Getting sun smart

By: Eugene Sims

I am sure glad to see the sun out and the weather warming up, but mindful of the caution needed in the sun. There are some excellent ways to be sun-safe naturally. Obviously, the sun is at its most powerful on the longest day of the year, December 22. The closer we are to this date, the stronger the sun. Furthermore, when there is a full moon, the sun exerts a more powerful effect during the day. This is due to the moon thinning the water in the atmosphere.

Here are my top seven tips for being sun smart:

•    Avoid the sun between 10am and 3pm where possible. This is the worst burn time. Avoiding staying out at these times is advised or at least covering up well.

•    Clothes are the best sunscreen. While there are some amazing sunscreens around, clothes and hats that keep out the sun are best.

•    There are now some brilliant natural sunscreens around.  I am currently using ‘Coskin’, which has lots of great ingredients. We are stocking it at the clinic, and it is made locally. There is no water in it so it is very water resistant. You don’t need much of it and it’s very easy to apply.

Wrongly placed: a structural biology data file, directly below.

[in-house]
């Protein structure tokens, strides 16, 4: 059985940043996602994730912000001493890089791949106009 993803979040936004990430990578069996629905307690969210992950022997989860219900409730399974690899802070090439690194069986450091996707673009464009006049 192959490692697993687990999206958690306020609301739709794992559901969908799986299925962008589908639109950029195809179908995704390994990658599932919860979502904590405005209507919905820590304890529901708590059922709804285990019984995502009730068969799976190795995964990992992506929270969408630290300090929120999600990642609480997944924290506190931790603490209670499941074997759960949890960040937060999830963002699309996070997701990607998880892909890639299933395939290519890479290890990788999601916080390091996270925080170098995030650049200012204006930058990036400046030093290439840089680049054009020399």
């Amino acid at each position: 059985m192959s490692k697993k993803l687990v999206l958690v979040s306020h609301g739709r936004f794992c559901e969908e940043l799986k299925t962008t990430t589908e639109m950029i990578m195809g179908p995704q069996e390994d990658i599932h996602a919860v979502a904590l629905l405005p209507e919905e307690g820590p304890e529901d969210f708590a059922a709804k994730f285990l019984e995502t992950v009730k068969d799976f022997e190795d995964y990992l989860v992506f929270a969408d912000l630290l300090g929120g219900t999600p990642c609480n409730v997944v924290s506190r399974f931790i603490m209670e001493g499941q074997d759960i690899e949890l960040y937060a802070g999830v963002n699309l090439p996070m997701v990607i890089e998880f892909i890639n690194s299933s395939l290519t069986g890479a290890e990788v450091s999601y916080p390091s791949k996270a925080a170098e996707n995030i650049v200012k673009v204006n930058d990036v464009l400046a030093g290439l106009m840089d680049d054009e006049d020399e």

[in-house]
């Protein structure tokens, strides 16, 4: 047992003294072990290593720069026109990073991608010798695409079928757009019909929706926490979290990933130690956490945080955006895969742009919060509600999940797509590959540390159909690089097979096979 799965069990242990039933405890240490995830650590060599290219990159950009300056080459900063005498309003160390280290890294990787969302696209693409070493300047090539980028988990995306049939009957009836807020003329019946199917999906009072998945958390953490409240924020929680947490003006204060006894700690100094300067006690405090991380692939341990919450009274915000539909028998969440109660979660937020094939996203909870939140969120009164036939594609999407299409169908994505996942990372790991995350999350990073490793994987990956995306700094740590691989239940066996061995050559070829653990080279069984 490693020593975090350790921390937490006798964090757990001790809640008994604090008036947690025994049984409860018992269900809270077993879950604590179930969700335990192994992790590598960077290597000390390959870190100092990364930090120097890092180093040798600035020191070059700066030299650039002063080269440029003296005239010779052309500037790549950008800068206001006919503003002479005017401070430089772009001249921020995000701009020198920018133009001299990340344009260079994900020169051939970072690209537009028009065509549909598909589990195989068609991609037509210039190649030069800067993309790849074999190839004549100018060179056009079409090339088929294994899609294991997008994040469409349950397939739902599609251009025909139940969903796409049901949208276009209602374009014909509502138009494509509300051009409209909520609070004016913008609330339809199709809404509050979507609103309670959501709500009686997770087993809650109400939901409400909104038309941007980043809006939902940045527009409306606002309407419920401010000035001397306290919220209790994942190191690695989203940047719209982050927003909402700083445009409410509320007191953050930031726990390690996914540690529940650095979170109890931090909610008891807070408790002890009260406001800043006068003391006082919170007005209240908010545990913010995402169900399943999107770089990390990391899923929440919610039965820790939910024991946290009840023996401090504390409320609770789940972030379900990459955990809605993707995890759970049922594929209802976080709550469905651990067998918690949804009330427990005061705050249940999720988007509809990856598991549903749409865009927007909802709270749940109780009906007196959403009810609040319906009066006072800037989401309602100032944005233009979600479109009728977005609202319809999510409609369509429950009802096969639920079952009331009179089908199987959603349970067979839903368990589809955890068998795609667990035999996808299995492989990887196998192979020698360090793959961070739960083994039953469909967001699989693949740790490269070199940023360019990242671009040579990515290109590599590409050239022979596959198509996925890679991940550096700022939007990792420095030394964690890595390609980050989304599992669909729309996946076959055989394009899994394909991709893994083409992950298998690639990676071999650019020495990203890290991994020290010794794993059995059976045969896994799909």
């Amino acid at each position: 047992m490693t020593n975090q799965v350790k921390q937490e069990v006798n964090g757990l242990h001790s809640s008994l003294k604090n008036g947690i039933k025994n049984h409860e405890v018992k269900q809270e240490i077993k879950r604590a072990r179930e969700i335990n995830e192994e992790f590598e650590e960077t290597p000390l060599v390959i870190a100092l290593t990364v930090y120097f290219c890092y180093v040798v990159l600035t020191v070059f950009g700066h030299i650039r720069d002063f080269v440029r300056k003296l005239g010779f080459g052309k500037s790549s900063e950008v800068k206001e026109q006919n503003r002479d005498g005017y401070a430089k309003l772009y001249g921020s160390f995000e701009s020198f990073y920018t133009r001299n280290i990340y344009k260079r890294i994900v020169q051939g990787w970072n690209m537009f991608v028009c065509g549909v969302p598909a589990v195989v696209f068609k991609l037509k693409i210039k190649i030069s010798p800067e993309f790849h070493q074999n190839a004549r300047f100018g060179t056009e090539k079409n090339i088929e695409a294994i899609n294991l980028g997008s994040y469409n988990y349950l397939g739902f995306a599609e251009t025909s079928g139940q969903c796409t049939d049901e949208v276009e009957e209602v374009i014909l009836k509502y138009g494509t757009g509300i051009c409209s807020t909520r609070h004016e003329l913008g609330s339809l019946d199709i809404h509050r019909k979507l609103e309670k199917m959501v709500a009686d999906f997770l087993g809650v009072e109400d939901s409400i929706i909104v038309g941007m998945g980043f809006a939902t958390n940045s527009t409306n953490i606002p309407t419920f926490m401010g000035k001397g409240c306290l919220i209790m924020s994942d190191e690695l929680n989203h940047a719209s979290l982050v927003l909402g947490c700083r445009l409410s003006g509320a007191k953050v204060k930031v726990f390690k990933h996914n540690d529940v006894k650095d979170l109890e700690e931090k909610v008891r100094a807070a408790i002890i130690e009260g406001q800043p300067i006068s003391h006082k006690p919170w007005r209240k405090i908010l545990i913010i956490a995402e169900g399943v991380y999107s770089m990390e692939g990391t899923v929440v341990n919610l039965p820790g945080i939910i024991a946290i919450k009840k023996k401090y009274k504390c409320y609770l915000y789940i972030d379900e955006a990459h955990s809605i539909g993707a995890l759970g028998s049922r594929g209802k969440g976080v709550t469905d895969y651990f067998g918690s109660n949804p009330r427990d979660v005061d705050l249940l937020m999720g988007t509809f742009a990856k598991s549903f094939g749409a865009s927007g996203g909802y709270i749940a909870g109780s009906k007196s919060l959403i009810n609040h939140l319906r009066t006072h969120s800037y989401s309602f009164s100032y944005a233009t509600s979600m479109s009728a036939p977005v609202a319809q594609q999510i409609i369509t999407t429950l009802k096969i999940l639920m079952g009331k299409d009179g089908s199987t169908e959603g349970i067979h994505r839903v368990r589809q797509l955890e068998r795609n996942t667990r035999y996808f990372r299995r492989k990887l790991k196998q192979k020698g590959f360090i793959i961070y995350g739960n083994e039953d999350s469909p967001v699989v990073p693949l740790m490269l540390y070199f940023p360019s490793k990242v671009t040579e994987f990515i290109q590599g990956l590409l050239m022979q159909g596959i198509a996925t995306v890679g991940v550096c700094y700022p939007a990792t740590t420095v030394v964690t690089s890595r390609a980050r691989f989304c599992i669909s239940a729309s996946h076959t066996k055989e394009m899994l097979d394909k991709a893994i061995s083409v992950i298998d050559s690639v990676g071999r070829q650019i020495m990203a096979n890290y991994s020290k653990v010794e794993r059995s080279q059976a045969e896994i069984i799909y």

•    Treat sunburn like burns. Cold water applications and moisturisers are best. Homeopathic Urtica urens and cantharis creams work well. Keep the burns cool and always covered if you have to be in the sun again.

•    Reflection off water (and off snow and ice) is the easiest way to get burned. When there is reflection off water you are being hit by the sun’s rays from above and below. So be mindful of applying sunscreen to areas that you wouldn’t expect, for example, the underneath of your nose.

•    Beware of subtle burning on cloudy days. UV light penetrates clouds. Even on cloudy days in summer, you still have to be careful.

•    Keep your hydration levels up with plenty of water and avoid diuretics that tend to dehydrate, such as tea, coffee, fizzy drinks and energy drinks. This is especially important if you are in the sun for long periods of time. Even if you are well covered, heat stroke and heat exhaustion are other potential problems of time in the sun.

•    You must be very careful between 10am and 3pm, but earlier in the morning and later in the afternoon it is beneficial to get some sun on your skin. It seems that we have become a bit paranoid about sun exposure. Getting gentle sun is very good for you in small amounts (15 minutes outside of burn time has been shown to be very beneficial), though obviously not if you already have burns or sun damage. While it all sounds a bit heavy, enjoy the sun while it is around, and use your common sense.


Eugene Sims, Warkworth Natural Therapies
www.wnt.co.nz

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